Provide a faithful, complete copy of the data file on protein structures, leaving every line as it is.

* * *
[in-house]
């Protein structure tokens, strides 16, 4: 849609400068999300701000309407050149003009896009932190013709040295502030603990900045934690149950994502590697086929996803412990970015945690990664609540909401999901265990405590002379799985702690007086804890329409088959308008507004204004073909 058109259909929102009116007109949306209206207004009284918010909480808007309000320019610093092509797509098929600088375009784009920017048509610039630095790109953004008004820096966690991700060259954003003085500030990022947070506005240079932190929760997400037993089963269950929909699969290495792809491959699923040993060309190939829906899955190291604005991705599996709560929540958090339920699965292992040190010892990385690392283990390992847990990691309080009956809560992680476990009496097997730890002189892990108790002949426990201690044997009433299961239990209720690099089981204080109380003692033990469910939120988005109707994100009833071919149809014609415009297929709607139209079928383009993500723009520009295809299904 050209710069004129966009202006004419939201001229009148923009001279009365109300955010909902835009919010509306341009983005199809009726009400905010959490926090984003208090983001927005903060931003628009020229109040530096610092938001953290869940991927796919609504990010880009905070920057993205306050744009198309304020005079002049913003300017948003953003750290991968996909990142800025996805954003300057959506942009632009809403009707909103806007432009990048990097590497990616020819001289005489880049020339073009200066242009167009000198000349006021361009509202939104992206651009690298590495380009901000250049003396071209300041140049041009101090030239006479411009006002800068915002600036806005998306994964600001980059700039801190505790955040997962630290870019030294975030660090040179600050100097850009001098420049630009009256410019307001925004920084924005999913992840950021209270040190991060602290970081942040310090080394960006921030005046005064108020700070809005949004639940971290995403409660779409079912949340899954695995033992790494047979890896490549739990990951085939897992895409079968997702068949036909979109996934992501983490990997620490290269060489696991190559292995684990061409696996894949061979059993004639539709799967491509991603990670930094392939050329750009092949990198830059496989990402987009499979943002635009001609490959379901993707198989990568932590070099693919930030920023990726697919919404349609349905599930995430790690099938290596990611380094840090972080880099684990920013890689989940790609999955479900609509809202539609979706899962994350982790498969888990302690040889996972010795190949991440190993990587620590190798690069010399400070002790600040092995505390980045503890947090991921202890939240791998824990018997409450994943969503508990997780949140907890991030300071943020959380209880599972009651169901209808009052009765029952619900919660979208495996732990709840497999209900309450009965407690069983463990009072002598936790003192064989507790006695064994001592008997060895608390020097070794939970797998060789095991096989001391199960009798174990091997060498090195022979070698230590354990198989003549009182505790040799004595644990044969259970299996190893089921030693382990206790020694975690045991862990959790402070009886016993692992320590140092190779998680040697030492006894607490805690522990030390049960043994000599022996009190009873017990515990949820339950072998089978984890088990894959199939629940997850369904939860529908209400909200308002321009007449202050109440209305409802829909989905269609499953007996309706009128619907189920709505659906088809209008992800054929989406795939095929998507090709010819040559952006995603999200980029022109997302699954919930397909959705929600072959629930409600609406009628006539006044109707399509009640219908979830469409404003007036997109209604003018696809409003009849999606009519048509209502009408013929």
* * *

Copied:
[in-house]
């Protein structure tokens, strides 16, 4: 849609400068999300701000309407050149003009896009932190013709040295502030603990900045934690149950994502590697086929996803412990970015945690990664609540909401999901265990405590002379799985702690007086804890329409088959308008507004204004073909 058109259909929102009116007109949306209206207004009284918010909480808007309000320019610093092509797509098929600088375009784009920017048509610039630095790109953004008004820096966690991700060259954003003085500030990022947070506005240079932190929760997400037993089963269950929909699969290495792809491959699923040993060309190939829906899955190291604005991705599996709560929540958090339920699965292992040190010892990385690392283990390992847990990691309080009956809560992680476990009496097997730890002189892990108790002949426990201690044997009433299961239990209720690099089981204080109380003692033990469910939120988005109707994100009833071919149809014609415009297929709607139209079928383009993500723009520009295809299904 050209710069004129966009202006004419939201001229009148923009001279009365109300955010909902835009919010509306341009983005199809009726009400905010959490926090984003208090983001927005903060931003628009020229109040530096610092938001953290869940991927796919609504990010880009905070920057993205306050744009198309304020005079002049913003300017948003953003750290991968996909990142800025996805954003300057959506942009632009809403009707909103806007432009990048990097590497990616020819001289005489880049020339073009200066242009167009000198000349006021361009509202939104992206651009690298590495380009901000250049003396071209300041140049041009101090030239006479411009006002800068915002600036806005998306994964600001980059700039801190505790955040997962630290870019030294975030660090040179600050100097850009001098420049630009009256410019307001925004920084924005999913992840950021209270040190991060602290970081942040310090080394960006921030005046005064108020700070809005949004639940971290995403409660779409079912949340899954695995033992790494047979890896490549739990990951085939897992895409079968997702068949036909979109996934992501983490990997620490290269060489696991190559292995684990061409696996894949061979059993004639539709799967491509991603990670930094392939050329750009092949990198830059496989990402987009499979943002635009001609490959379901993707198989990568932590070099693919930030920023990726697919919404349609349905599930995430790690099938290596990611380094840090972080880099684990920013890689989940790609999955479900609509809202539609979706899962994350982790498969888990302690040889996972010795190949991440190993990587620590190798690069010399400070002790600040092995505390980045503890947090991921202890939240791998824990018997409450994943969503508990997780949140907890991030300071943020959380209880599972009651169901209808009052009765029952619900919660979208495996732990709840497999209900309450009965407690069983463990009072002598936790003192064989507790006695064994001592008997060895608390020097070794939970797998060789095991096989001391199960009798174990091997060498090195022979070698230590354990198989003549009182505790040799004595644990044969259970299996190893089921030693382990206790020694975690045991862990959790402070009886016993692992320590140092190779998680040697030492006894607490805690522990030390049960043994000599022996009190009873017990515990949820339950072998089978984890088990894959199939629940997850369904939860529908209400909200308002321009007449202050109440209305409802829909989905269609499953007996309706009128619907189920709505659906088809209008992800054929989406795939095929998507090709010819040559952006995603999200980029022109997302699954919930397909959705929600072959629930409600609406009628006539006044109707399509009640219908979830469409404003007036997109209604003018696809409003009849999606009519048509209502009408013929």